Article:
This is not a one dimensional job. In fact, it is not very far off from a “regular” brand ambassador. But a brand ambassador usually gets formal training, has monetary incentives or the possibility of scholarships to develop their professional skills or enhance their wine knowledge. They also have a decent wage. Guides and tourism professionals rarely see any of these benefits. In fact, quite the opposite. They are seasonal, which means they are easily disposable after high season. Wages are generally very low, usually minimum wage, and the possibility of having a contract is difficult. The seasonality of wine tourism makes it difficult to manage with high numbers of tourists in a few months, and then nothing for the rest of the year. This means that tourism professionals are overworked and underpaid, close to burning out for half of the year but then out of a job for the other half of the year. But winery management expects tourism guides and professionals to “convey our message with pride”.
How can we expect our wine guides or tourism professionals to have a pride or passion for wine if wineries do not invest in them as humans worthy of fair pay? How can we expect the best from our staff if we give them so little to begin with? How do we expect to make positive changes in our communities if the people in our industry cannot make ends meet?
Stop, Pause and Rethink Wine Tourism
It is really time to rethink and reflect what we want for our community. It is time to expand our view and shift our perspective to begin to place value on the people. If there is no investment in our relationships with our workers , then there are emotionally uninvested employees, they don’t display any passion or pride. The responses, the scripts, the work they do is automatic. This isn’t a problem of workers, they do their job according to the standards of the company. And if the standards are low, then the output is low and the wine experiences are basic. What do they gain from performing well? Very little. And what will they do once the season is over? They’ll leave the town or region looking for … well, more. For wine regions that already struggle to find workers for the cellar, finding qualified candidates in wine tourism will be even harder. Retention is the new acquisition, in all areas of the business.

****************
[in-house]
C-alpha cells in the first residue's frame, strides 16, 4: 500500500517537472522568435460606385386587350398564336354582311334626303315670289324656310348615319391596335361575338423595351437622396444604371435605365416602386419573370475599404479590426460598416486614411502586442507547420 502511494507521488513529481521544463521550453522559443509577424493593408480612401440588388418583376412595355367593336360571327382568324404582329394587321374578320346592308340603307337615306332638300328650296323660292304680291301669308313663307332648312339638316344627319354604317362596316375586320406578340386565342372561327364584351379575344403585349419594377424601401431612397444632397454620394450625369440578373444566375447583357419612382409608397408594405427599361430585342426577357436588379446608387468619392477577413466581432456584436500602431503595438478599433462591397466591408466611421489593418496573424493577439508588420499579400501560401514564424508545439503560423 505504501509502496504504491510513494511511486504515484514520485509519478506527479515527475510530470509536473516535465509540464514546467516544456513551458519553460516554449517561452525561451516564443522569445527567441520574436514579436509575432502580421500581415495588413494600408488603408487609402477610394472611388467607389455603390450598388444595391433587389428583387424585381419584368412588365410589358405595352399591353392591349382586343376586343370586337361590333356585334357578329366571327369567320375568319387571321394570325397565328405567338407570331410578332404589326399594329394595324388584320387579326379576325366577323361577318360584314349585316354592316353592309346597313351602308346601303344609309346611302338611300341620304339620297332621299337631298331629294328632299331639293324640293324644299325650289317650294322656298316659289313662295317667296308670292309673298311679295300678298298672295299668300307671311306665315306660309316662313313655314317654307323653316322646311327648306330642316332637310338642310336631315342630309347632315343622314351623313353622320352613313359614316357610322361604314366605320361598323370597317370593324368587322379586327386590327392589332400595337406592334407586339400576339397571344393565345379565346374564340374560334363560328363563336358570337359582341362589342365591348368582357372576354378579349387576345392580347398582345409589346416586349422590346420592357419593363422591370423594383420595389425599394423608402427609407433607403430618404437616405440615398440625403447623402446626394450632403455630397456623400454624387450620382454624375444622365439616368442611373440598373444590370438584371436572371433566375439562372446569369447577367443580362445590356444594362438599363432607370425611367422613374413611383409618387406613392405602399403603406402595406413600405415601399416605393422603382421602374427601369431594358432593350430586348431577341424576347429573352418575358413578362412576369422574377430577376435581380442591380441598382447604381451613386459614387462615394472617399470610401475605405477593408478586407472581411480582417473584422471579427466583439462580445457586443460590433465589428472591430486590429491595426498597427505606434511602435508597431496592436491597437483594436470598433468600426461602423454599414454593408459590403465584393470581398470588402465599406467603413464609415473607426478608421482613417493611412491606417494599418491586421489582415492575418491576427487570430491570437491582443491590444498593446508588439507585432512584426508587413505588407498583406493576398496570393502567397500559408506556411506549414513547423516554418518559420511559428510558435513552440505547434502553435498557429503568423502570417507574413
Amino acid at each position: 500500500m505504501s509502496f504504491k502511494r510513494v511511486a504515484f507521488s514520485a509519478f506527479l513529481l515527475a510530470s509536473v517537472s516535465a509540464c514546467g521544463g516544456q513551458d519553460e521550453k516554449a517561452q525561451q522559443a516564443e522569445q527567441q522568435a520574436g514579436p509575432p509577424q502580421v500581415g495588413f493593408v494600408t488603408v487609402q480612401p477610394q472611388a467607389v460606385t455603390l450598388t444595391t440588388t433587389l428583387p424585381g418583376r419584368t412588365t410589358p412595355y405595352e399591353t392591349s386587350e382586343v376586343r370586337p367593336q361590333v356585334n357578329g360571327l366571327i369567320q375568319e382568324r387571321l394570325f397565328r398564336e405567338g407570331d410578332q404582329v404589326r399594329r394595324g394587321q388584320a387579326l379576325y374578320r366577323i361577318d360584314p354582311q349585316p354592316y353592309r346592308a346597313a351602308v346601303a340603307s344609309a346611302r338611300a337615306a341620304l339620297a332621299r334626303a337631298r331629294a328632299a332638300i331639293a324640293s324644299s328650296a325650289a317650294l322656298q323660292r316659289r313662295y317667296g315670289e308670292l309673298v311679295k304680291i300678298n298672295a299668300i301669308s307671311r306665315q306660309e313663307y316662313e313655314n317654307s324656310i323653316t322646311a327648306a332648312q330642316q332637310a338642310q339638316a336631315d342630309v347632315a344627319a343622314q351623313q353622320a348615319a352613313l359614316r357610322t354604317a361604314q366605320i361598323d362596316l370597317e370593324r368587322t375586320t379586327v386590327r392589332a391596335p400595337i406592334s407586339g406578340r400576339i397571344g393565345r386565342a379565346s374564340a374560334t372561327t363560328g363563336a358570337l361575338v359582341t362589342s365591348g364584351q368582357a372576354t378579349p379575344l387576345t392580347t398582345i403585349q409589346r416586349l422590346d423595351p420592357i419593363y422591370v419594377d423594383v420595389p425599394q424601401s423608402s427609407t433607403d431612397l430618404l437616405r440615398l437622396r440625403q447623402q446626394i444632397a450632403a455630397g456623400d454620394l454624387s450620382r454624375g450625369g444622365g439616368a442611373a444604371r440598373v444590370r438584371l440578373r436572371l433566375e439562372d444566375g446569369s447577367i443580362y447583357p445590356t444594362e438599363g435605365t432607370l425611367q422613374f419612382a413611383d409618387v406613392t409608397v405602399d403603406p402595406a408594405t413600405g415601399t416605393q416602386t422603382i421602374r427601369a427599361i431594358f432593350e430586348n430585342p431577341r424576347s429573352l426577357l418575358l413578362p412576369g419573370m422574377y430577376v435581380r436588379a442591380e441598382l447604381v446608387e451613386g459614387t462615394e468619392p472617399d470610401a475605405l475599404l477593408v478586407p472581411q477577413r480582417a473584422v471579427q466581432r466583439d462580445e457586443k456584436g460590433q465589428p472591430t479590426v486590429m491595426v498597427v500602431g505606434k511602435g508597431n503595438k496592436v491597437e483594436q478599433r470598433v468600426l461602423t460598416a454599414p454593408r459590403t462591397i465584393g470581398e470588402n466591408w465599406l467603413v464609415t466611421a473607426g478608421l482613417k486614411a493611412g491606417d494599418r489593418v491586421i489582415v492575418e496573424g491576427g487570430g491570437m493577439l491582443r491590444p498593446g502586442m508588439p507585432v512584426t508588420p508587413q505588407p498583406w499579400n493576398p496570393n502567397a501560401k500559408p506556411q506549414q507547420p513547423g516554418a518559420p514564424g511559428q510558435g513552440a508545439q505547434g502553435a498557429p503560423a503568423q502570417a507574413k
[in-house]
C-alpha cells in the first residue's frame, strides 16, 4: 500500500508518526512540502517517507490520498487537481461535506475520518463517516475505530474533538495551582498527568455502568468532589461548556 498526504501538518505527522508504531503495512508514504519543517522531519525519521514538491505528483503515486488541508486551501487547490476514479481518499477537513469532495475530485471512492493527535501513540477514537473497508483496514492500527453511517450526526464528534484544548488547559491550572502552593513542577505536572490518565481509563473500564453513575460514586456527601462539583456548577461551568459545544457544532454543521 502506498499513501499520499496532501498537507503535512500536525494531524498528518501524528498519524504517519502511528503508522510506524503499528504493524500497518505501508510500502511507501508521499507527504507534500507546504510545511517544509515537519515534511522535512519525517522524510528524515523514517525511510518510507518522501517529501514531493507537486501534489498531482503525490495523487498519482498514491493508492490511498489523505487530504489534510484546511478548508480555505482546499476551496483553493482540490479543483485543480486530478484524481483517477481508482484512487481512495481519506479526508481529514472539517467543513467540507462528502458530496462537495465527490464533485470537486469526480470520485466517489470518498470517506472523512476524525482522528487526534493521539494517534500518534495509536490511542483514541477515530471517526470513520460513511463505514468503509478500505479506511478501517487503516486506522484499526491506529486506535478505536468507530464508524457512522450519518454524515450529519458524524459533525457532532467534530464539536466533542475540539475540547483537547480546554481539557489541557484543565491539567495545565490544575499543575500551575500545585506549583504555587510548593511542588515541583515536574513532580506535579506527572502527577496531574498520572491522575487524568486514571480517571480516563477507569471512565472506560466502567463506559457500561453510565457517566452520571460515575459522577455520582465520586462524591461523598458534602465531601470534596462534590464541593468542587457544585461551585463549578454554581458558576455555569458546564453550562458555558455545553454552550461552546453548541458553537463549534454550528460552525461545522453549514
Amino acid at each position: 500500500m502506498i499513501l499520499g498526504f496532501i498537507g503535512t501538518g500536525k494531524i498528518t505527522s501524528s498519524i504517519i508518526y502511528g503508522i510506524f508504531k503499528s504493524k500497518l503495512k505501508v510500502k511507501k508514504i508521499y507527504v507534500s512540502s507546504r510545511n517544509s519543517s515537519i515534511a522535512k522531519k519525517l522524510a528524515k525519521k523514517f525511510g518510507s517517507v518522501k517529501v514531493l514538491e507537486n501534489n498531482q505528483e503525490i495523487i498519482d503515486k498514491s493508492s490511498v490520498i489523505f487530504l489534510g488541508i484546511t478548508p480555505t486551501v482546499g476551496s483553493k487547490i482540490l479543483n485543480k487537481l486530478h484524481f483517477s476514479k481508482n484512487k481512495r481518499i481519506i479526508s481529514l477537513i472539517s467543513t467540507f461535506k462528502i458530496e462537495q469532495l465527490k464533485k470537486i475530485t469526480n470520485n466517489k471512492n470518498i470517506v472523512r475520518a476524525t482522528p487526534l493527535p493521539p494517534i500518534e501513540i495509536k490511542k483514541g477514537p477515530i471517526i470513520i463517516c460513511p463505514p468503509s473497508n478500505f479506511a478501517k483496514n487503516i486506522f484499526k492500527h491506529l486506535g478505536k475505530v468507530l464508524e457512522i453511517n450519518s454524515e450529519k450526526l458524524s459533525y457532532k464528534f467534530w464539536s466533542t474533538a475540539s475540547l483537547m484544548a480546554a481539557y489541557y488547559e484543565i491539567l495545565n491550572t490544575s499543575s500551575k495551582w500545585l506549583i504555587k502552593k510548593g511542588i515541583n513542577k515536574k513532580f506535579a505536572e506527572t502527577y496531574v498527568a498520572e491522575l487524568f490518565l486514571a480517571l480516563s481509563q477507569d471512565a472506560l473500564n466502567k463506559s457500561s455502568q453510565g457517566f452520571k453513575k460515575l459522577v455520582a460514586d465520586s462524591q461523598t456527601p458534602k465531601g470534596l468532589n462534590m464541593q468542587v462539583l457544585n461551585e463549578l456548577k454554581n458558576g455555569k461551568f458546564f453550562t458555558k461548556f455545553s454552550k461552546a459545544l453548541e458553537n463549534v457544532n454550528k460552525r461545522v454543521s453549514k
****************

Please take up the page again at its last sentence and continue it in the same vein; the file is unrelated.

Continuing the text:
Yes, these are exceptional times and yes, tourism looks rocky for the next year, two or three… But we have time to look back at the many problems tourism had, the mismanagement, the ideas we believed, where we placed our value, and start to do some forward thinking and planning. Covid-19 has given us a magnifying glass to see interactions we have with people and how vital they are. How can we move from casual interactions to meaningful relationships? How can we do better for our community? How can we serve our employees better? How can we value each and every customer?
People make a destination. It is not about the luxury hotels or spas, nor is it about the Michelin-star restaurants available on premise. Tourism is about people, it is about connecting on a personal level, on a human level. It is also about nurturing relationships not for the benefit of your brand, your business or your bottom line but for your community. Covid-19, for all the damage caused, has given us a new lens to see the relationship we have with our community and the people in it. We’re all part of a chain of experience because tourism is people-centered business. We must think beyond the experiences from the clients’/visitors’ perspective. Wineries need to view their tourism staff not as disposable seasonal workers, but as a vital part of the community, one that adds value to the destination, and pay them a fair and liveable salary that will commensurate with the responsibilities, skills and qualifications required. This should be worthy of discussion in wine writing, not how annoying social media influencers are.
For more wine tourism talk with me, please listen to The Wine Marketing Show with Lawrence Francis from Interpreting Wine. Follow this link http://interpretingwine.com/wms4